Windows 7 was released in 2009 and according to recent statistics, Windows XP is just starting to lose its grip among PC users. Yet estimates show that XP still has a hold of 48% on the Windows market, which is far more than Vista ever did, after peaking with 28% in October, 2009. Businesses especially are reluctant to part with a tried and tested model they have used for the last ten years in favour of a major upgrade they feel they do not need – despite Microsoft’s urgings to the contrary. With Windows 8 on the horizon, many feel XP will shortly expire, but ten years from now you can bet your bottom dollar there’ll still be a large number of PCs worldwide operating through Windows XP, because if it isn’t broke there’s no need to fix it.

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Fix your laptop power consumption issue and extend battery life with Microsoft Fix it

One of the most annoying issue for laptop users is often the excessive power consumption of battery power which reduces battery life. This problem can be caused by improper system settings that can affect power usage (such as timeout and sleep settings, display settings, and screensavers). Well, if this this is the case, you can try to fix this problem using an automatic troubleshooter found on Microsoft Fix it Solution Center.

This tool can be used to troubleshoot power consumption problems such as:

  • Period of time before the computer goes to sleep is set too long
  • Screen saver is used instead of setting the computer to enter sleep mode
  • Display brightness is set too high
  • Power plan is not set to the most efficient power plan
  • Wireless adaptor in not optimized for power saving
  • Minimum processor state is set too high

Download the troubleshooter for power consumption problems – works on Windows XP, Windows Vista and Windows 7.

To find an automated solutions for any other computer issues, take a look at Microsoft Fix it Solution Center.

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Boost your computer performance with ReadyBoost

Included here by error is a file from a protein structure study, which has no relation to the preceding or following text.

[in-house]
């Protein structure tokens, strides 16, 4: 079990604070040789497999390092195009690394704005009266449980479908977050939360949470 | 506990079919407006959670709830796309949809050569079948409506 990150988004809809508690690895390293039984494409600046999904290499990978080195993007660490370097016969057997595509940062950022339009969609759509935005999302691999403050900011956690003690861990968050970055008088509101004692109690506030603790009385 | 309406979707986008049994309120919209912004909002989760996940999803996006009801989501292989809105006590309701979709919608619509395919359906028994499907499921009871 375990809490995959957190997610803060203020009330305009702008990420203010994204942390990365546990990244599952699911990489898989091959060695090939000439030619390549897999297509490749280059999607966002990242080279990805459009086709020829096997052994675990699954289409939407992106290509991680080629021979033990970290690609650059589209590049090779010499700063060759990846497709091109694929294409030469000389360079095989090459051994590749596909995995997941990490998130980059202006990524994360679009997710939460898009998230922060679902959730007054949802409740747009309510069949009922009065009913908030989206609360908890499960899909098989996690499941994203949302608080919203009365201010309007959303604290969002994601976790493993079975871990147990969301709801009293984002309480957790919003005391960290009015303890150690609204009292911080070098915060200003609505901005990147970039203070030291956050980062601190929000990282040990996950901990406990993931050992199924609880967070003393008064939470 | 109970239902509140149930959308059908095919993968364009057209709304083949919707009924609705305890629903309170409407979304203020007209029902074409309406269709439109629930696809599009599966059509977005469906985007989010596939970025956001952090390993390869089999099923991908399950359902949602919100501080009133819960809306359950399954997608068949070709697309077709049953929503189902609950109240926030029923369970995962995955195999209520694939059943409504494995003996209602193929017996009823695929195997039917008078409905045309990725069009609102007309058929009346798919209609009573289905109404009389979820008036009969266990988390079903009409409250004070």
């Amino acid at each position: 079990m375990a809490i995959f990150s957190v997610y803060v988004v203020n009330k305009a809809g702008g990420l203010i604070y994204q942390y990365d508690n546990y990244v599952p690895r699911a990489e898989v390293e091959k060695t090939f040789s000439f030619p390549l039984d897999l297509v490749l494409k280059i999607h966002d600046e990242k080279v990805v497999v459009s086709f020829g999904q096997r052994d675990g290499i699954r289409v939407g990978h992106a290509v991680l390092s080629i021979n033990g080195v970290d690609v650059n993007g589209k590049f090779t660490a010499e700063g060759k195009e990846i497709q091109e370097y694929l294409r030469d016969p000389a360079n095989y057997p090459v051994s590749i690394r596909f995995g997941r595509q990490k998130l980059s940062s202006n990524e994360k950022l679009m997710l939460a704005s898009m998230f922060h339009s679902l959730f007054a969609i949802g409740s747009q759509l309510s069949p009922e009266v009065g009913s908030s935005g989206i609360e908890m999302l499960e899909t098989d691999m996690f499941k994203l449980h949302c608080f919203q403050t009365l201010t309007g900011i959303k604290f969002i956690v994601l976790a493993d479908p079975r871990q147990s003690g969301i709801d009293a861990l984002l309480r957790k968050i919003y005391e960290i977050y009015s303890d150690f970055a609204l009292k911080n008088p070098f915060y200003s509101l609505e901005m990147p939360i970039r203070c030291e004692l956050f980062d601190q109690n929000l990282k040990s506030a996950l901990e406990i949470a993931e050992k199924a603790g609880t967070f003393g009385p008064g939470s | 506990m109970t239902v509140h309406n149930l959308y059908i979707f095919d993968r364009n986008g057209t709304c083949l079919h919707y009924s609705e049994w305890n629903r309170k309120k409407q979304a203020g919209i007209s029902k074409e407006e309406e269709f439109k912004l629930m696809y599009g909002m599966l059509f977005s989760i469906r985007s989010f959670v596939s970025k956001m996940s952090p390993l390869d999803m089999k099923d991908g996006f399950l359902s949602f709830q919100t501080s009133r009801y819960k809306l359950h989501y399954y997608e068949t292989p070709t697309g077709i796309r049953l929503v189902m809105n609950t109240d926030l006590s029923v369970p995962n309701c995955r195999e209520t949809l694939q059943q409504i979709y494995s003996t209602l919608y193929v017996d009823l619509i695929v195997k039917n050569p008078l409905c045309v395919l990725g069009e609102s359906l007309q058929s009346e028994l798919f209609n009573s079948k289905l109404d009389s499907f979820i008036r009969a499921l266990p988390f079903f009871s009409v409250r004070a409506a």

Every computer has physical temporary storage memory called RAM which provides space for your computer to read and write data to be accessed by the CPU. More RAM  usually allows your computer to work considerably faster so generally speaking, the more RAM you have, the better.

However, running multiple applications, games and so on can cause your computer to run out of RAM. That’s the moment when something called Paging File is used.

The Paging File practically allows the computer to use hard drive space as RAM. This means that if your computer has 1 GB of physical RAM and your computer needs to use 2 GB, it will firstly use the 1 GB of physical RAM and then anything else will be used from the hard drives Pagefile which is called virtual memory.

As a USB Flash drive is  faster than a hard disk (in general; excluding SSDs), Windows 7 has a feature called ReadyBoost which can improve your system performance by using a faster USB Flash Drives instead of your hard disks when the computer runs out of RAM.

When you insert a device with this capability, the AutoPlay dialog will offer you the option to speed up your system using Windows ReadyBoost. If you select this option, you can then choose how much memory to use for this purpose.

The recommended amount of memory to use for ReadyBoost acceleration is one to three times the amount of random access memory RAM installed in your computer. For example, if your computer has 1 GB of RAM and you plug in a 4 GB USB Flash drive, setting aside from 1 GB to 3 GB of that drive will offer the best performance boost.

Note: Only Windows 7 and Vista has the ReadyBoost feature.

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Ever wish you could turn back the clock after a bad crash? Use Windows System Restore

Sometimes, the installation of a program (or a driver) can cause an unexpected change to your computer or cause Windows to behave unpredictably (errors, system freeze, etc). Usually, uninstalling the program or driver corrects the problem. If this doesn’t help, you can try restoring your computer’s system to an earlier date when everything worked correctly. How can you do that? Using Windows System Restore.

To access Windows System Restore, start by clicking Windows Start button > All Programs > Accessories > System Tools, and then clicking System Restore.‌

Note: System Restore can undo system changes to your computer without affecting your personal files, such as e‑mail, documents, or photos. However, is not intended for backing up personal files, so it cannot help you recover a personal file that has been deleted or damaged.